True, many of us leave. It has always been that way. But I hope that those of us who have chosen to stick around, despite our full awareness of the challenges and complexities inherent within our faith tradition (casseroles and Jell-O molds, notwithstanding) are staying with a more inclusive, humble, and profound view of Mormonism’s place in this world [4]. If we are to emerge through the age of doubt as a stronger church, it will be because our definition of “the Living Church” is extended beyond ourselves to all who seek the sacred path upon which we are fellow sojourners.


[1] For example, the most recent Maxwell Institute Podcast episode featured N.T. Wright, the former Bishop of Durham in the Church of England.

[2] A common warning from Mormons against liturgical prayer is that they are “rote,” but many Latter-day Saints are finding deep beauty and meaning in the Psalms and Common Prayers that express our devotion and despair in poetic words that we otherwise would not think of. For another example of the Mormon scriptural canon being used in a liturgical setting, see From Beyond the Farthest Hills, a blog intended as a resource for Community of Christ congregations. It is noteworthy that the Community of Christ has, over recent years, placed more emphasis on the Christian Liturgical Calendar.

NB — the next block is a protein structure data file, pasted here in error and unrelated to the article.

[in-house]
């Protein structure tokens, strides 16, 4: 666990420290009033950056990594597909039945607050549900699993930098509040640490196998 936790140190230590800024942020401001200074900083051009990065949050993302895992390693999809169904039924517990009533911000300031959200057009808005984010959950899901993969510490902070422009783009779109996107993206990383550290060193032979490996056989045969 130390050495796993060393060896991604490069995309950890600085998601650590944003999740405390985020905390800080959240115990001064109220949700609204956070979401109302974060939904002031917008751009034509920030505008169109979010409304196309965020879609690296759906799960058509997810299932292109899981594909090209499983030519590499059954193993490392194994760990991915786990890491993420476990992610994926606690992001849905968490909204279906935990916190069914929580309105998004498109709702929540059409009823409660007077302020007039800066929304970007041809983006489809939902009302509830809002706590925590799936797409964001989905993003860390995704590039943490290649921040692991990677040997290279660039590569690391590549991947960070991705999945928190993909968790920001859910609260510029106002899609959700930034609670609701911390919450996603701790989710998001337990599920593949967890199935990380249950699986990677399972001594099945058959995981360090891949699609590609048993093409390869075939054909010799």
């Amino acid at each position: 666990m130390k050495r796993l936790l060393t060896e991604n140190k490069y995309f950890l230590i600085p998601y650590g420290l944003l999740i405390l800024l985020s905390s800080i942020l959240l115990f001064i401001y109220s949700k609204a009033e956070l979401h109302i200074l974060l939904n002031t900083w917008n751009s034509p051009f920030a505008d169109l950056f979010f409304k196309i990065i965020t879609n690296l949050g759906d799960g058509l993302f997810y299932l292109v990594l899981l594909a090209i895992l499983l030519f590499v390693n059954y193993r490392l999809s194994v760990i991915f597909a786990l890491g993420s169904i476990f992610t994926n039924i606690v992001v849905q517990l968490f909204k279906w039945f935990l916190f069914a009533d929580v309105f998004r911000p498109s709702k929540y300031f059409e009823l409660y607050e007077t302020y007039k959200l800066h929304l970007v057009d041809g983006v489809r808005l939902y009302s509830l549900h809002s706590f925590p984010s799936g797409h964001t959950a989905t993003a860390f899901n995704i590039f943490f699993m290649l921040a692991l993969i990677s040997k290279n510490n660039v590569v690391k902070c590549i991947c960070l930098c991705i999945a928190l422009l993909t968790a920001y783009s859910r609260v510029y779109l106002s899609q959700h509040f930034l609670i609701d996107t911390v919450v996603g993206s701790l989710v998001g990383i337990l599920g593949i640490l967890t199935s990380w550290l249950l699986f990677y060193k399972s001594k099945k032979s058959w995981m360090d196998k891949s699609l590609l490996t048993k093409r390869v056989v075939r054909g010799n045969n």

[3] While there are far too many books published on Mormon history to mention in this post, I will point to Mike McKay and Gerrit Dirkmaat’s From Darkness Unto Light as a recent example of the cooperative effort between BYU’s Religious Studies Center (RSC) and Deseret Book Company that explores the complex topic of Joseph Smith’s translation and publication of the Book of Mormon using sources that have been published by the Joseph Smith Papers. As another example, see this article on Mormon women’s history initiatives within the LDS Church History Department, including The First Fifty Years of Relief Society being published later this month by the same imprint (Church Historian’s Press) as the Joseph Smith Papers.

[4] For my summary of Mormonism’s place in a historical, cultural, and religious environment, read my short “Conclusion” on Mormonism In Context.

 

Comments

Passing Through the Fires of Doubt and Emerging into the “Living Church” — 13 Comments